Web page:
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2 coaches charged with murder in death of basketball player who collapsed during practice

Imani Bell, 16, died after the coaches at Elite Scholars Academy in Jonesboro, Georgia, held a practice for members of the girls' basketball team in extreme heat.

Two Georgia basketball coaches have been charged with murder in the death of a 16-year-old girl who died following an outdoor practice in extreme heat.

A Clayton County grand jury recently returned an indictment charging Larosa Maria Walker-Asekere and Dwight Broom Palmer with second-degree murder, second-degree child cruelty, involuntary manslaughter and reckless conduct.

The charges are in connection to the August 2019 death of Imani Bell, an Elite Scholars Academy student who died after members of the girls' basketball team practiced outdoors in temperatures that reached the high 90s.

Walker-Asekere was the head basketball coach and Palmer was an assistant, according to the family's attorney Justin Miller. Both were at the practice and had been in charge of the children.

At a press conference on Wednesday, the family and attorneys thanked the district attorney for bringing charges.

“The incident in question did not have to happen," Miller said.

Court documents do not list attorneys for Palmer or Walker-Asekere and they could not be reached at phone numbers listed for them.

Imani Bell, a 16-year-old junior at Elite Scholars Academy in Clayton County, was participating in required conditioning drills for the girls' basketball team on Aug. 13, 2019, when she collapsed.WXIA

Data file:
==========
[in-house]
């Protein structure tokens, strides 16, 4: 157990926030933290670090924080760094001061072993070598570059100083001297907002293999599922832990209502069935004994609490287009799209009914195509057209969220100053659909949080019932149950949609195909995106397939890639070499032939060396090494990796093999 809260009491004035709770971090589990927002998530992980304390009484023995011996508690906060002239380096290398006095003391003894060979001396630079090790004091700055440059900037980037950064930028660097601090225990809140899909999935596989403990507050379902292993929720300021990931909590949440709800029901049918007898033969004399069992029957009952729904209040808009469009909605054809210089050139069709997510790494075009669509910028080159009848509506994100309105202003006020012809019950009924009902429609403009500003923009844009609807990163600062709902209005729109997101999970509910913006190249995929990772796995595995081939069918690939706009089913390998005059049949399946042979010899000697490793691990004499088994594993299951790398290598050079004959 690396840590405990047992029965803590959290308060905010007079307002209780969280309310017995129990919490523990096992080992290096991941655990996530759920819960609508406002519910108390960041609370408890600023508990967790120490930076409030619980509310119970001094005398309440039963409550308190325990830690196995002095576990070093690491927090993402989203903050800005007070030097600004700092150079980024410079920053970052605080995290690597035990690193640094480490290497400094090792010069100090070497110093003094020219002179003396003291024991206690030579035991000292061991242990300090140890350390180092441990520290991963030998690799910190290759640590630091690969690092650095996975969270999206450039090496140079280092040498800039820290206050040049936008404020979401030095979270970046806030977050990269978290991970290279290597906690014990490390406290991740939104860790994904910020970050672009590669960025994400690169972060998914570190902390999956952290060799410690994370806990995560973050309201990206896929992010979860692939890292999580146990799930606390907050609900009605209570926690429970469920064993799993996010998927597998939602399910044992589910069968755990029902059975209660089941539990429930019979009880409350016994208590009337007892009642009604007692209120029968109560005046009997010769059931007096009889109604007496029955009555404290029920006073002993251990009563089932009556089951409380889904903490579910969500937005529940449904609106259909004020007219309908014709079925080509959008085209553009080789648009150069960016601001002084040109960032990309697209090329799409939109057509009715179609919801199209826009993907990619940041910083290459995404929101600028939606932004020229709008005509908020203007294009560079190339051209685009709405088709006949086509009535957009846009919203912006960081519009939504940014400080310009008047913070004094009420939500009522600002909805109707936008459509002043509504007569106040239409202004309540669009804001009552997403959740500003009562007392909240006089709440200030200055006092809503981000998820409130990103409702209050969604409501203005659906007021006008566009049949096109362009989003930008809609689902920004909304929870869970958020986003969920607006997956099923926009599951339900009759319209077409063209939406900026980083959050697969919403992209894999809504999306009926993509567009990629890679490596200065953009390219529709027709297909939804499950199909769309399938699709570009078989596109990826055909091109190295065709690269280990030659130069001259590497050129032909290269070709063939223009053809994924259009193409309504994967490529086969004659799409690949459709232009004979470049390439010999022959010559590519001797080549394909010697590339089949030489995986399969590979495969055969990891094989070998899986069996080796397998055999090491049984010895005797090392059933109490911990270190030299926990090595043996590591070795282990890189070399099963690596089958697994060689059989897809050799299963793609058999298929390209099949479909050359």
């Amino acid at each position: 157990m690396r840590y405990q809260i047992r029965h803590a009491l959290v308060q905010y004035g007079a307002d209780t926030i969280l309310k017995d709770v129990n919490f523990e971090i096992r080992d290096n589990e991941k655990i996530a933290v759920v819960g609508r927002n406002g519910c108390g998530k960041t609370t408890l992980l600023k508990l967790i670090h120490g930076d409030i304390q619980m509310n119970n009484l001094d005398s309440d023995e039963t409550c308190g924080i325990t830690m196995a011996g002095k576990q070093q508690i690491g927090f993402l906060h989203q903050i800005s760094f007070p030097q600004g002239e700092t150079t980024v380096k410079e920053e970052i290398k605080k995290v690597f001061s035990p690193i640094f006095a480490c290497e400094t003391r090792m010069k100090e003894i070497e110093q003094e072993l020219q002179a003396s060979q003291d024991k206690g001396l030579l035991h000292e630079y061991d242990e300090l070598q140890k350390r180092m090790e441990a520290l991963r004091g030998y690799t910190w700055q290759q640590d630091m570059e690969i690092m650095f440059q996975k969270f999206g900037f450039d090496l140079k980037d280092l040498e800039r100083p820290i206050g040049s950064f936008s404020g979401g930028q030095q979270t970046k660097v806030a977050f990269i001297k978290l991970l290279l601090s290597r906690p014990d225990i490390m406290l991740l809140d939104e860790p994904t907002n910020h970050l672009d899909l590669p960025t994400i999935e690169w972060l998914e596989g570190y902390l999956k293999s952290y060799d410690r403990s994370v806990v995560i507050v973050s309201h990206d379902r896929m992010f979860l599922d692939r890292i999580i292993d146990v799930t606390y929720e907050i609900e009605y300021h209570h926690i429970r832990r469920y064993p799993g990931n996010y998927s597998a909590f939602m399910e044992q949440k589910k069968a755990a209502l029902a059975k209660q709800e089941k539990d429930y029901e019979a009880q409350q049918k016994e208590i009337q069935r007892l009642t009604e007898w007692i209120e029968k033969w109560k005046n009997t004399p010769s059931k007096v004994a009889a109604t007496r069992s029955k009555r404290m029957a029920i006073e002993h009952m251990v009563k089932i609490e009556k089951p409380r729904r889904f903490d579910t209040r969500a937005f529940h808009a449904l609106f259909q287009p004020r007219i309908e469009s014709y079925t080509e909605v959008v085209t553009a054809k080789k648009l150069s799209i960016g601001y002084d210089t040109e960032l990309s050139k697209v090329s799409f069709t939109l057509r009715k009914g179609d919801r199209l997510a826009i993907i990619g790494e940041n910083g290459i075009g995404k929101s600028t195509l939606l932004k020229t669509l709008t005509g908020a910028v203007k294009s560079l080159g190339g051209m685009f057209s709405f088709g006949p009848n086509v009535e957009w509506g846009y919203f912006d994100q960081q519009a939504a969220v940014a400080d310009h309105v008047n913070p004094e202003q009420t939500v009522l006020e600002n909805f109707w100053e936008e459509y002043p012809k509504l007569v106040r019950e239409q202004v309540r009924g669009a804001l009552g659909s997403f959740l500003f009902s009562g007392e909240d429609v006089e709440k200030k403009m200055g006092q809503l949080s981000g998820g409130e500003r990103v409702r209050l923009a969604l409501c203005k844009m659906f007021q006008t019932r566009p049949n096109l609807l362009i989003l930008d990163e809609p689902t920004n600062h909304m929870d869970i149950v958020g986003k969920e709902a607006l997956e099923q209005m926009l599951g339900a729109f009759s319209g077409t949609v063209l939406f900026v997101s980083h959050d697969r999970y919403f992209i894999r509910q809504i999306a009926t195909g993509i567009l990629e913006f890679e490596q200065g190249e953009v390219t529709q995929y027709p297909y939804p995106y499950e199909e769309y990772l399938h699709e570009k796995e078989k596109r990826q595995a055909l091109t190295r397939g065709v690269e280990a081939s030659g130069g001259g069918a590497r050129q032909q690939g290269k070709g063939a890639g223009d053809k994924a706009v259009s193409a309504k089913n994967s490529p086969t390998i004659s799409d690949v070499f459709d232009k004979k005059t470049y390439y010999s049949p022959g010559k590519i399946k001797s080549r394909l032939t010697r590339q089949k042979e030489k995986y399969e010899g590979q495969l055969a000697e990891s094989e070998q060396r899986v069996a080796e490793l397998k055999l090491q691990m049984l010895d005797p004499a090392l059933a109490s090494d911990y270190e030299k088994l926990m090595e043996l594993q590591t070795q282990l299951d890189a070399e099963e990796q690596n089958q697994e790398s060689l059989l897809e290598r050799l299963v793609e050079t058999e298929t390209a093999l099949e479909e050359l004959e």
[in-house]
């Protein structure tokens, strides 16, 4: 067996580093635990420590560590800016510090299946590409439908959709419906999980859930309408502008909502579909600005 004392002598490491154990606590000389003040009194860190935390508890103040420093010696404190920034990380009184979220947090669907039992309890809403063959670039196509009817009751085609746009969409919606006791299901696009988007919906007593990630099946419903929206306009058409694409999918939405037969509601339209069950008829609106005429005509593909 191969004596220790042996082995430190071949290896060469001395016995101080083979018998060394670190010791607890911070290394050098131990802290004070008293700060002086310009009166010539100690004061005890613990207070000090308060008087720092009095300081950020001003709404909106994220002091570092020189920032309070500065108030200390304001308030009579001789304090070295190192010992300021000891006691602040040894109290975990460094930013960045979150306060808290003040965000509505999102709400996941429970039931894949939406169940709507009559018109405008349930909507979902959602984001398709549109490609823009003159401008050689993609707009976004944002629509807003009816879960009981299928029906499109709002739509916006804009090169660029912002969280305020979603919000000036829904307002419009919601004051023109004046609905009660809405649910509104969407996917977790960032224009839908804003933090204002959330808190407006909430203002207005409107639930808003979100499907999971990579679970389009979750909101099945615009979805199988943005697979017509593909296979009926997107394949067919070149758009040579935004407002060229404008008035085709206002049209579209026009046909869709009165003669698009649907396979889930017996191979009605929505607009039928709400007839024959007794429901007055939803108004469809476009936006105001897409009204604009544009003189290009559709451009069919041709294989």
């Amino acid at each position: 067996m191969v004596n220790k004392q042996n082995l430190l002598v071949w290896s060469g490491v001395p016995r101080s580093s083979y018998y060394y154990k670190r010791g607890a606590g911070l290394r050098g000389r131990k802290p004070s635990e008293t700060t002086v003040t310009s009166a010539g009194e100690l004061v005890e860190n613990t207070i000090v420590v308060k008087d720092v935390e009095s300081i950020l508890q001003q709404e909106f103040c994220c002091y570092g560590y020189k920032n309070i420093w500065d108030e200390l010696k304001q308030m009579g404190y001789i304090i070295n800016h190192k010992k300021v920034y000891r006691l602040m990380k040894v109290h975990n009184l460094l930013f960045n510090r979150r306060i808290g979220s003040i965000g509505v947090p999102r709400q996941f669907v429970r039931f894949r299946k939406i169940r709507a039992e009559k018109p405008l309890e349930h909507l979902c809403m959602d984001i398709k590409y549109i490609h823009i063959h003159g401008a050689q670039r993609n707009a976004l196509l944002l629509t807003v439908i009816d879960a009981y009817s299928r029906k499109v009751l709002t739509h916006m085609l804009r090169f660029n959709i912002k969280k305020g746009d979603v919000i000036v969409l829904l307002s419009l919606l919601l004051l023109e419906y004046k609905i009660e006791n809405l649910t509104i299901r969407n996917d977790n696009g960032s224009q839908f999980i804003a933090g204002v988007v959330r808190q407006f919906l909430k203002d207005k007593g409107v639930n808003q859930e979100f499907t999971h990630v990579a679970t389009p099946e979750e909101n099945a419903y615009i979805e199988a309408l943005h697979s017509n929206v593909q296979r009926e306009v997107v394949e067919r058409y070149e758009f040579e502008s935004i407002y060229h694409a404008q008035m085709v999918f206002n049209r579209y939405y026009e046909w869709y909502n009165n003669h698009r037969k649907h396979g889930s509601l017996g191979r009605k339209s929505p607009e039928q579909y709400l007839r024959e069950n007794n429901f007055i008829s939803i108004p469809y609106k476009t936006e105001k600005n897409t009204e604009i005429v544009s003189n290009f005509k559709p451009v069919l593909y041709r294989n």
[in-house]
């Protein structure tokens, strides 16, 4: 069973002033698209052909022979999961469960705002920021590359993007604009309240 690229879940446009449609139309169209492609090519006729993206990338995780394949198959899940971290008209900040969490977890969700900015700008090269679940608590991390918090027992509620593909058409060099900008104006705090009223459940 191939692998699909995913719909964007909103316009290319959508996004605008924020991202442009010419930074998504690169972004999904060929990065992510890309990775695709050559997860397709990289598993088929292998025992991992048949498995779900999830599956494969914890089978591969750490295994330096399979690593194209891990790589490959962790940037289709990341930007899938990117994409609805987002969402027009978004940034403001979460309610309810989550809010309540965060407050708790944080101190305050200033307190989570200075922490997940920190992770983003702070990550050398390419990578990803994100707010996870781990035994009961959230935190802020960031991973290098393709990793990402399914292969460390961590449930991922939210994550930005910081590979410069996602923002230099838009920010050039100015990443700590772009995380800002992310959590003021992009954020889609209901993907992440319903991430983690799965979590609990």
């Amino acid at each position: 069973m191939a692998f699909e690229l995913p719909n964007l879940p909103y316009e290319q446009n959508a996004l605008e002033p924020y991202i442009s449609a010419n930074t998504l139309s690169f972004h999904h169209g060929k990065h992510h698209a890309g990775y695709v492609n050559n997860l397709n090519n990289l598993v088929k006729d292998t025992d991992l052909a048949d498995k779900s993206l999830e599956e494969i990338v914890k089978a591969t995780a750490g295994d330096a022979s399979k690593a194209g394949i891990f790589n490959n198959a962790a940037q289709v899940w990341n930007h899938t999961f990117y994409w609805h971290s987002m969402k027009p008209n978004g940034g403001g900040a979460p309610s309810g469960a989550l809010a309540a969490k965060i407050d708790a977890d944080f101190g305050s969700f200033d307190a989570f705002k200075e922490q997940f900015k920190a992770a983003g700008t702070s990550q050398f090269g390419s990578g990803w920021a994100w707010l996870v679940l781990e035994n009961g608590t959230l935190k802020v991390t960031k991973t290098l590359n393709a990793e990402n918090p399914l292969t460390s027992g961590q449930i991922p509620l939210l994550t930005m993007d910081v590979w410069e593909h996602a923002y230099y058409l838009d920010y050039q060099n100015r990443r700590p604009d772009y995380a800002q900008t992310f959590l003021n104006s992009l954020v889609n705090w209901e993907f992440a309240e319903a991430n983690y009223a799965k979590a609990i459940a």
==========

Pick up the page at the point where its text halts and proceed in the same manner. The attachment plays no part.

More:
In February, Bell's family filed a wrongful death lawsuit against school administrators and said the team was doing a conditioning drill when Bell collapsed after running up the football stadium steps.

The suit said that the high school junior started “experiencing early signs of heat illness and was visibly struggling to physically perform the outdoor conditioning drills.” She was told to continue practicing, it alleged.

Bell was struggling so much that she had to hold "onto the railing to remain upright.”

“As Imani neared the top of the stadium steps, she suddenly collapsed and lost consciousness due to the extreme heat and humidity," the lawsuit stated.

School officials took the teen into the building and called 911.

She was taken to the hospital and died of heat-related cardiac arrest and kidney failure. According to the suit, an autopsy by the Georgia Bureau of Investigation found that her death was attributable to heatstroke caused by strenuous physical activity in extreme heat.

The heat index that day for the Jonesboro area, where the school is located, was between 101 to 106 degrees, according to the lawsuit. Jonesboro is about 20 miles south of downtown Atlanta.

A heat advisory had been issued for the area, the suit stated. The attorneys faulted the defendants for not taking the weather into consideration and for not following protocols outlined by the Georgia High School Association, which oversees athletics in the state.

Online policies by the organization say that outdoor practices are not to be held if a Wet Bulb Globe Temperature (WBGT) reading exceeds 92. The WBGT differs from the heat index because it takes into account temperature, humidity, wind speed, sun angle and cloud cover.

The readings should be checked 30 minutes before practice and every hour during practice.

The lawsuit stated that on the day of Bell's practice, the defendants failed to check the readings. The suit remains ongoing.

Bell's father, Eric Bell, is a coach at a nearby school. At Wednesday's press conference, he said he had canceled his practice that day because the WBGT reading was too high.

It's not clear if the coaches are still employed at Elite Scholars Academy. The district, Clayton County Public Schools, did not respond Wednesday to a request for an update on their employment status.

When asked for a comment on the lawsuit and charges, a district spokesperson said "the school system does not comment on personnel matters or pending/ongoing litigation" due to school practices and protocols.

Daniela Mencos contributed.